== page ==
Agenda

• Control flow (or alternatively, flow of control)
• if(), for(), and while()
• Avoiding iteration
• Introduction to strings and string operations

Control flow

Control flow is the order in which individual statements, instructions or function calls of an imperative program are executed or evaluated

A control flow statement is a statement whose execution results in a choice being made as to which of two or more paths should be followed

Conditionals

Have the computer decide what to do next

• Mathematically: $|x| = \left\{ \begin{array}{cl} x & \mathrm{if}~x\geq 0 \\ -x &\mathrm{if}~ x < 0\end{array}\right. ~,~ \psi(x) = \left\{ \begin{array}{cl} x^2 & \mathrm{if}~|x|\leq 1\\ 2|x|-1 &\mathrm{if}~ |x| > 1\end{array}\right.$
Exercise: plot $$\psi$$ in R

• Computationally:

if the country code is not "US", multiply prices by current exchange rate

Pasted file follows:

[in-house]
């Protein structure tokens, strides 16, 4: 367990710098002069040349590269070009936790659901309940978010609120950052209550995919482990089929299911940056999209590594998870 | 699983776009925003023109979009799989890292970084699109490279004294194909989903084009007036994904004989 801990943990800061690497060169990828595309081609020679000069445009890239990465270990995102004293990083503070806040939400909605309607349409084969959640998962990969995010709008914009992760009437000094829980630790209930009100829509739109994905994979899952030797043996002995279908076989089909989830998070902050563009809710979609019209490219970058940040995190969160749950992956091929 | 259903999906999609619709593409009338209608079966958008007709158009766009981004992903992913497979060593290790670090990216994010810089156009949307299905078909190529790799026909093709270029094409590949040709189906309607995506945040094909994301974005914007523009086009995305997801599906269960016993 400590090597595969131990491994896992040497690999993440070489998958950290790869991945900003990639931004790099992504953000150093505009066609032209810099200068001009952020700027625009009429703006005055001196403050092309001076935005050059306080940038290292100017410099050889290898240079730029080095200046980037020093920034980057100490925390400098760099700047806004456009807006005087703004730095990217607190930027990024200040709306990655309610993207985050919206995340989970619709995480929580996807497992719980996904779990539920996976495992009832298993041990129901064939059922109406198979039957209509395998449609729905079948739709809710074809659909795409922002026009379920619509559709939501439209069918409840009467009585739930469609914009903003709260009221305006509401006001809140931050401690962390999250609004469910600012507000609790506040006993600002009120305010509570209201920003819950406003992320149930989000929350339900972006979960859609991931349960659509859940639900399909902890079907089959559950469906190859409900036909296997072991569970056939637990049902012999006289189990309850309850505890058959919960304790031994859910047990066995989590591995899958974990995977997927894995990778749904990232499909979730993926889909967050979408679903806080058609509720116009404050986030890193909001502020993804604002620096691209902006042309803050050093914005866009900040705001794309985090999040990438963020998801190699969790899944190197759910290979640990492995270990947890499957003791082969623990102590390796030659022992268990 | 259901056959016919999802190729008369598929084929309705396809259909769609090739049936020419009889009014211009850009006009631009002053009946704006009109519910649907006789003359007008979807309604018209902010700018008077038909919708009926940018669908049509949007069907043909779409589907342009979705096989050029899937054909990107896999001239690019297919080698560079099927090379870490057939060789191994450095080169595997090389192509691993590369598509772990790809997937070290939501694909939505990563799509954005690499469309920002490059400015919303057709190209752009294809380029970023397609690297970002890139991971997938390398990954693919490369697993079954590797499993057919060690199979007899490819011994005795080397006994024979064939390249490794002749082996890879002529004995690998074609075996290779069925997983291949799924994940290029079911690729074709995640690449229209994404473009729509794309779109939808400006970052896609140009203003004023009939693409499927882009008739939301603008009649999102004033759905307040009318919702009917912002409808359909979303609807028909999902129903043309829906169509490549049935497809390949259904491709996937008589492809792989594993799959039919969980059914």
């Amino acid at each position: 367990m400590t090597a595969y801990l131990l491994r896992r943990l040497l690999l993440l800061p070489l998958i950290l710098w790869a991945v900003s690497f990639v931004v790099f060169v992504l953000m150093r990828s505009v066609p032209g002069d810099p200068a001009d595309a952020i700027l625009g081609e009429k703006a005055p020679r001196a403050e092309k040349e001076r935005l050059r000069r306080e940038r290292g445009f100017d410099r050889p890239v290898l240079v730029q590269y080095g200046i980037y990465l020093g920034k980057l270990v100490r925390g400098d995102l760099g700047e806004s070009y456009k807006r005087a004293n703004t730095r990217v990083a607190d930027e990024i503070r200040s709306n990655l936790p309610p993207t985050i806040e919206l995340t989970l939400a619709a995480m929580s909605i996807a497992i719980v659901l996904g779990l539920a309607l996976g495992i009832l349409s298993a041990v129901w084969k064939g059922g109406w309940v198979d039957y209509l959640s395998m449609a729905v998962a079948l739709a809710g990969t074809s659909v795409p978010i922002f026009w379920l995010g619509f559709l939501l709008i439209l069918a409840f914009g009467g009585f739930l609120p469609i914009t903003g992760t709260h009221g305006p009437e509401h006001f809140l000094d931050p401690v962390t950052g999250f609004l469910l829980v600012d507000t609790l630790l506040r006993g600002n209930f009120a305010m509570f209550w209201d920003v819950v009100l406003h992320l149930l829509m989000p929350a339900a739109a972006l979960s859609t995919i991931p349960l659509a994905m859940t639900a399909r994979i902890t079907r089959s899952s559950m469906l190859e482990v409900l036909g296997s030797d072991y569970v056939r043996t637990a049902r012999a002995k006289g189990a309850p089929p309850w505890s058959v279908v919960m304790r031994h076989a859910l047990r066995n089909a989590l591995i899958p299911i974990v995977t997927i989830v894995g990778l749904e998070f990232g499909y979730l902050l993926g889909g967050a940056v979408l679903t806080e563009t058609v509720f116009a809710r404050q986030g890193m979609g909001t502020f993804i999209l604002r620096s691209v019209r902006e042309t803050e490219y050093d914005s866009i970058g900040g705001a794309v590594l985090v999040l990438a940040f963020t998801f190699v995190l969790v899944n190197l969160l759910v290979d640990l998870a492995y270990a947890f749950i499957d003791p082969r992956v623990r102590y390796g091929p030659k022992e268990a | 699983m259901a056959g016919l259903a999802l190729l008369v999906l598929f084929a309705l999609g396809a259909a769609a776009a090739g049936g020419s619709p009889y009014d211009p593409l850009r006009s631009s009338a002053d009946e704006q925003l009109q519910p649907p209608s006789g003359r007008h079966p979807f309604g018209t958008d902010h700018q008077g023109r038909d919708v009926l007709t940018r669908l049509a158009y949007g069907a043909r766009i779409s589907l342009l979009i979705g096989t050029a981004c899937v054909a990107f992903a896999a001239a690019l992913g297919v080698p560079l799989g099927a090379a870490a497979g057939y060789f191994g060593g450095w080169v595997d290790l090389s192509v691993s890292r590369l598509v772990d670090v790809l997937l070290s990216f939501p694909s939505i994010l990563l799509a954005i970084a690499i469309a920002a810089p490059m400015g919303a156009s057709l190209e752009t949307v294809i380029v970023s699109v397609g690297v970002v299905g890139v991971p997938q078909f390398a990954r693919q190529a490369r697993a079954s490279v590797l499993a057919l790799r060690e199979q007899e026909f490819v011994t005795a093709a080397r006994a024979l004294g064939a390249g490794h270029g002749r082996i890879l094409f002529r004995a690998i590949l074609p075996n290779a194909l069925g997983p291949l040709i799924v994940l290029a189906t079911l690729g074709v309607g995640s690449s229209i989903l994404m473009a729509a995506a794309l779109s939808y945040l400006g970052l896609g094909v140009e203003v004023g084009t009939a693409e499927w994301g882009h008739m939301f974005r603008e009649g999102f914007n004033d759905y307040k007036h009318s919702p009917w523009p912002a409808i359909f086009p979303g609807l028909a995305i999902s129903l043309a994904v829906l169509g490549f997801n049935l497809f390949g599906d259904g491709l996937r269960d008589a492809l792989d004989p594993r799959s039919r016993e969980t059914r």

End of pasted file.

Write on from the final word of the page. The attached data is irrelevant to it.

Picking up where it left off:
if()

Simplest conditional:

if (x >= 0) {
x
} else {
-x
}

Condition in if needs to give one TRUE or FALSE value

else clause is optional

one-line actions don't need braces

if (x >= 0) x else -x

if()

if can nest arbitrarily deeply:

if (x^2 < 1) {
x^2
} else {
if (x >= 0) {
2*x-1
} else {
-2*x-1
}
}

Can get ugly though

Combining Booleans

& work | like + or *: combine terms element-wise

Flow control wants one Boolean value, and to skip calculating what's not needed

&& and || give one Boolean, lazily:

(0 > 0) && (all.equal(42%%6, 169%%13))
## [1] FALSE

This never evaluates the complex expression on the right

Use && and || for control, & and | for subsetting

Iteration

Repeat similar actions multiple times:

table.of.logarithms <- vector(length=7,mode="numeric")
table.of.logarithms
## [1] 0 0 0 0 0 0 0
for (i in 1:length(table.of.logarithms)) {